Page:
Samsung is accused regularly of copying various aspects of Apple products, from their designs and aesthetic to various patented technologies contained within them. Sometimes, the allegations are founded — Samsung once created a secret 132-page guide to help engineers copy Apple’s iPhone interface — and a judge recently awarded Apple nearly $1 billion when it sued Samsung for stealing its intellectual property. Plenty of the ripoff accusations are unfounded of course, but this time around it looks like Samsung has taken yet another page out of Apple’s playbook.

The image above, posted to Twitter on Thursday by SamMobile, shows what the blog claims to be Samsung’s redesigned S Voice application. S Voice, for those unfamiliar with it, is the voice assistant that Samsung launched following Apple’s introduction of Siri. It doesn’t work quite as well in all cases — we detailed how frustrating it is to use on the Galaxy Gear in our review last October — but it is certainly handy sometimes.

Interestingly, the first thing you’ll notice about Samsung’s new S Voice design is that it’s much “flatter.” Flatter… flatter… where have we heard that descriptor before?

Samsung’s new S Voice design, which may debut in the coming months alongside the launch of the highly anticipated flagship Galaxy S5, essentially looks like iOS 7 without the translucent layering effect Apple uses in its software. Samsung’s much-rumored new Android user interface borrows from a number of different software platforms though, not just iOS 7.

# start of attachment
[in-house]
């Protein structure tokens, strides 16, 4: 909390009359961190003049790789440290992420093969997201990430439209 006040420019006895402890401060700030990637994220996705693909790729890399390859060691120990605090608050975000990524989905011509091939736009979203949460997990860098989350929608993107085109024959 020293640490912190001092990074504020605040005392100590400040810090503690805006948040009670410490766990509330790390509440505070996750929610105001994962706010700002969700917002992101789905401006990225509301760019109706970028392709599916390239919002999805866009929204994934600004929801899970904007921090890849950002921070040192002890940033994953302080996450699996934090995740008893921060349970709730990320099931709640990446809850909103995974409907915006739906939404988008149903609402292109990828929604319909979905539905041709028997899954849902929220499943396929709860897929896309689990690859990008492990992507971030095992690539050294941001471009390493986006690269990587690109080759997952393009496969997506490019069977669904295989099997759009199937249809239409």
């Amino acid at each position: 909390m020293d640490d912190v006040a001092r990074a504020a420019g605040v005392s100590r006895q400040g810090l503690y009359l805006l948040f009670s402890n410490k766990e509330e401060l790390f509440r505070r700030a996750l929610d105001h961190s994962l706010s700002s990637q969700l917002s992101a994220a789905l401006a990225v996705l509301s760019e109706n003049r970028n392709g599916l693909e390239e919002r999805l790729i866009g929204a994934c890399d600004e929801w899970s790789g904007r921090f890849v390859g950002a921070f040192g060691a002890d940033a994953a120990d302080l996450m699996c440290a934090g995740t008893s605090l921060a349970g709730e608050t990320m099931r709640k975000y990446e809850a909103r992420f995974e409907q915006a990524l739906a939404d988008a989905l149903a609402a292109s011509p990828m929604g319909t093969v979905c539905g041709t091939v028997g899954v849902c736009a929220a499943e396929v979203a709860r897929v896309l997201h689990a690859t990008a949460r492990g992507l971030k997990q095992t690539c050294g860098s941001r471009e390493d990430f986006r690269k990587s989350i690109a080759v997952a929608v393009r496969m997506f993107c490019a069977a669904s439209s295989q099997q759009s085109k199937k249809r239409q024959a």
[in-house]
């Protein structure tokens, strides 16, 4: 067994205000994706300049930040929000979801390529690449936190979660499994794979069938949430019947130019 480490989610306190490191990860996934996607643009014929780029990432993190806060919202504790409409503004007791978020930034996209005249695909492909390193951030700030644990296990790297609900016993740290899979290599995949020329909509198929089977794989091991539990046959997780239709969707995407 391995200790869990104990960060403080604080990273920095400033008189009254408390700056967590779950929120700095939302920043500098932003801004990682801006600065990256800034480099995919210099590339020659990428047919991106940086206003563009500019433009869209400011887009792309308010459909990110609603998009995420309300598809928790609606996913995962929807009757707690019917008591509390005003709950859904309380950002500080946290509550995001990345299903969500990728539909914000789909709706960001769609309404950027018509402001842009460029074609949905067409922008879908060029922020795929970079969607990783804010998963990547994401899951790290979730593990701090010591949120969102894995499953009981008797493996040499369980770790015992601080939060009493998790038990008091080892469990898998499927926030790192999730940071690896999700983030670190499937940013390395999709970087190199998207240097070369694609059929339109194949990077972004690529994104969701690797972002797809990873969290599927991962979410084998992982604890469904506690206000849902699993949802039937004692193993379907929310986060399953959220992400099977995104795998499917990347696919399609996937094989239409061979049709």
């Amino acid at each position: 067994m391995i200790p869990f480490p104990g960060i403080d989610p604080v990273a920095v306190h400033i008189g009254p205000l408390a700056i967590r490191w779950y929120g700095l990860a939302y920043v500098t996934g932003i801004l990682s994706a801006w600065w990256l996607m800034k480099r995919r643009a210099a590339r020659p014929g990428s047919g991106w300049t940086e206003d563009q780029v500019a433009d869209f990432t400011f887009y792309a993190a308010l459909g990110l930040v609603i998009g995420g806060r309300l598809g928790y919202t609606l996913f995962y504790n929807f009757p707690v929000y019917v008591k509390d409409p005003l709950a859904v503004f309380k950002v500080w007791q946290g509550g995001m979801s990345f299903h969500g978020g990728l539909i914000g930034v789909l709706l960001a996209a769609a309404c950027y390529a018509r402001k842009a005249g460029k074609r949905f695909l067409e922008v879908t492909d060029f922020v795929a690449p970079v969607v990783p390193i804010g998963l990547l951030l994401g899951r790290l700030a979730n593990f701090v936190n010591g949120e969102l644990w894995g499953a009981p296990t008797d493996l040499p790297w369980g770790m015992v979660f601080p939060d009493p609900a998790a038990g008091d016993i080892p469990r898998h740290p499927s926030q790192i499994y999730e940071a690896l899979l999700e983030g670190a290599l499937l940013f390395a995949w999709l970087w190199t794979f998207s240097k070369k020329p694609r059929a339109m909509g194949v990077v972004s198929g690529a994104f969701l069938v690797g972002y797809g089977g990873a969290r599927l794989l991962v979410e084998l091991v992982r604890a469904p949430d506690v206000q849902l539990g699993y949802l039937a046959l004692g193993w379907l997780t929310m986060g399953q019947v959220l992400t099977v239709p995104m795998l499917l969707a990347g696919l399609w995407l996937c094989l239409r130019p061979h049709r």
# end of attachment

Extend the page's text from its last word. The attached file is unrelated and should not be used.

From the look of recent leaks, however, the end result is gorgeous. Software makers borrow things from each other all the time — the Notification Center (Android ripoff) and app switcher (webOS ripoff) in iOS 7 sure do look familiar — so Samsung’s new UI just keeps with that common theme.

Zach Epstein has worked in and around ICT for more than 15 years, first in marketing and business development with two private telcos, then as a writer and editor covering business news, consumer electronics and telecommunications. Zach’s work has been quoted by countless top news publications in the US and around the world. He was also recently named one of the world's top-10 “power mobile influencers” by Forbes, as well as one of Inc. Magazine's top-30 Internet of Things experts.